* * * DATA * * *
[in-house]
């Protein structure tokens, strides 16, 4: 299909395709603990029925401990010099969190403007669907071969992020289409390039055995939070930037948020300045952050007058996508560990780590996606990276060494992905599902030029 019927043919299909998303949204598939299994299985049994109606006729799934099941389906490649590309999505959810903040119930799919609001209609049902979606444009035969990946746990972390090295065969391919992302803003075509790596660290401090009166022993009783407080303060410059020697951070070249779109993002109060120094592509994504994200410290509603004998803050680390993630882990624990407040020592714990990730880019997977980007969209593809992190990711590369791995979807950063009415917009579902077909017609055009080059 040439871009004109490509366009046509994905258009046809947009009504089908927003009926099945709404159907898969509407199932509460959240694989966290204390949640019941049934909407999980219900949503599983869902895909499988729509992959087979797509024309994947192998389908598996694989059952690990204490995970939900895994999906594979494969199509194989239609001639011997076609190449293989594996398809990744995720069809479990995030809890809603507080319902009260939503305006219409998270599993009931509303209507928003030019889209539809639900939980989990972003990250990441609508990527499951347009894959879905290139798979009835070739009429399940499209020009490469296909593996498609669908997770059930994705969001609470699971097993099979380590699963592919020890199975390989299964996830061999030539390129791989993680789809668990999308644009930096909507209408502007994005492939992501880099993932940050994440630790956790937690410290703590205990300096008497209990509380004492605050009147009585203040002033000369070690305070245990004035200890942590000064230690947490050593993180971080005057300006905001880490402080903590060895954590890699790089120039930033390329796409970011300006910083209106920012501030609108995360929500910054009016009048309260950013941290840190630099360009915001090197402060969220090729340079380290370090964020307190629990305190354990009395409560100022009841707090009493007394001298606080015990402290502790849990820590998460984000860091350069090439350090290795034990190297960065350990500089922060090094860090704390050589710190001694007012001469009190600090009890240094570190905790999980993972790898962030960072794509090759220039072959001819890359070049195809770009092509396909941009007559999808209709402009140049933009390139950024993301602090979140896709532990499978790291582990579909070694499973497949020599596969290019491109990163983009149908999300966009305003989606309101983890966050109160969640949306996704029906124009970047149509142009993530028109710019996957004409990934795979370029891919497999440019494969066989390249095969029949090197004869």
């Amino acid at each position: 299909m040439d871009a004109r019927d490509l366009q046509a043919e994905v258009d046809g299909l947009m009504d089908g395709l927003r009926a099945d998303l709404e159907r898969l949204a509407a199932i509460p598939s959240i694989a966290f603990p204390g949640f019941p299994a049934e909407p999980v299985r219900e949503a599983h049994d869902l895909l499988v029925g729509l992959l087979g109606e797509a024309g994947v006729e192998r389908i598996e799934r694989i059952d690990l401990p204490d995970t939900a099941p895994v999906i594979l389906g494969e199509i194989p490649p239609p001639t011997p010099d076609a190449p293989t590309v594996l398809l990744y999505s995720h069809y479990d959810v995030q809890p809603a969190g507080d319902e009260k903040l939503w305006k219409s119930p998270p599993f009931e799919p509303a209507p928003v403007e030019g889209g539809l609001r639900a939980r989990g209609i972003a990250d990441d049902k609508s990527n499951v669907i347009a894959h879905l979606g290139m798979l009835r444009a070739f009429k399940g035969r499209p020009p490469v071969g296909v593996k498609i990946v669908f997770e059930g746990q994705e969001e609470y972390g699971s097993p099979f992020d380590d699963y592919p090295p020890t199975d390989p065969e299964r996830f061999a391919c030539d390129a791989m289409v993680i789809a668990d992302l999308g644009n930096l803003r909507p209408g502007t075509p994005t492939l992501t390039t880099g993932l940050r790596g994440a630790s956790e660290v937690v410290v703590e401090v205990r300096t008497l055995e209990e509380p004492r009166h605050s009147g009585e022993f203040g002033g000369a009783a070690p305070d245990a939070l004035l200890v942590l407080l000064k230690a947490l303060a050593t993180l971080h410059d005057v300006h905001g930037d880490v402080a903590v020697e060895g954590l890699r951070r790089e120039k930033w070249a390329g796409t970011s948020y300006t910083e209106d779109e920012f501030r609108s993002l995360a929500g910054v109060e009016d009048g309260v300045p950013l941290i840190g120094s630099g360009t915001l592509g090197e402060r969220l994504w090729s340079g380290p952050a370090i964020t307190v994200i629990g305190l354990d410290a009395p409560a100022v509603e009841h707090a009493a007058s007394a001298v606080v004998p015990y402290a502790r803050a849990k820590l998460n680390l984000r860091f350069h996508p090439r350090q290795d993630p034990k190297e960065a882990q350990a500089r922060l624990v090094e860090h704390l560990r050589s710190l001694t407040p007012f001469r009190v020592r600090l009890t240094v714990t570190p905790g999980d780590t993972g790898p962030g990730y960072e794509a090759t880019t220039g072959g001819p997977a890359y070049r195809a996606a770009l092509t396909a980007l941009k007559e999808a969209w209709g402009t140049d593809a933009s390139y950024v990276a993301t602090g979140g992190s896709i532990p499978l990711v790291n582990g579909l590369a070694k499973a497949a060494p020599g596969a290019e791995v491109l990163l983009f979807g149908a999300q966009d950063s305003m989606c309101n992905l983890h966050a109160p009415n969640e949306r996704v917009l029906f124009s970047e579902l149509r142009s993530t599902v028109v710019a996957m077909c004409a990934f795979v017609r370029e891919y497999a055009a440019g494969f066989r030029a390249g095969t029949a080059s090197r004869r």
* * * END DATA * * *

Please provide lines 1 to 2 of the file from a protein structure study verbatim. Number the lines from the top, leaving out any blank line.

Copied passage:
[in-house]
């Protein structure tokens, strides 16, 4: 299909395709603990029925401990010099969190403007669907071969992020289409390039055995939070930037948020300045952050007058996508560990780590996606990276060494992905599902030029 019927043919299909998303949204598939299994299985049994109606006729799934099941389906490649590309999505959810903040119930799919609001209609049902979606444009035969990946746990972390090295065969391919992302803003075509790596660290401090009166022993009783407080303060410059020697951070070249779109993002109060120094592509994504994200410290509603004998803050680390993630882990624990407040020592714990990730880019997977980007969209593809992190990711590369791995979807950063009415917009579902077909017609055009080059 040439871009004109490509366009046509994905258009046809947009009504089908927003009926099945709404159907898969509407199932509460959240694989966290204390949640019941049934909407999980219900949503599983869902895909499988729509992959087979797509024309994947192998389908598996694989059952690990204490995970939900895994999906594979494969199509194989239609001639011997076609190449293989594996398809990744995720069809479990995030809890809603507080319902009260939503305006219409998270599993009931509303209507928003030019889209539809639900939980989990972003990250990441609508990527499951347009894959879905290139798979009835070739009429399940499209020009490469296909593996498609669908997770059930994705969001609470699971097993099979380590699963592919020890199975390989299964996830061999030539390129791989993680789809668990999308644009930096909507209408502007994005492939992501880099993932940050994440630790956790937690410290703590205990300096008497209990509380004492605050009147009585203040002033000369070690305070245990004035200890942590000064230690947490050593993180971080005057300006905001880490402080903590060895954590890699790089120039930033390329796409970011300006910083209106920012501030609108995360929500910054009016009048309260950013941290840190630099360009915001090197402060969220090729340079380290370090964020307190629990305190354990009395409560100022009841707090009493007394001298606080015990402290502790849990820590998460984000860091350069090439350090290795034990190297960065350990500089922060090094860090704390050589710190001694007012001469009190600090009890240094570190905790999980993972790898962030960072794509090759220039072959001819890359070049195809770009092509396909941009007559999808209709402009140049933009390139950024993301602090979140896709532990499978790291582990579909070694499973497949020599596969290019491109990163983009149908999300966009305003989606309101983890966050109160969640949306996704029906124009970047149509142009993530028109710019996957004409990934795979370029891919497999440019494969066989390249095969029949090197004869």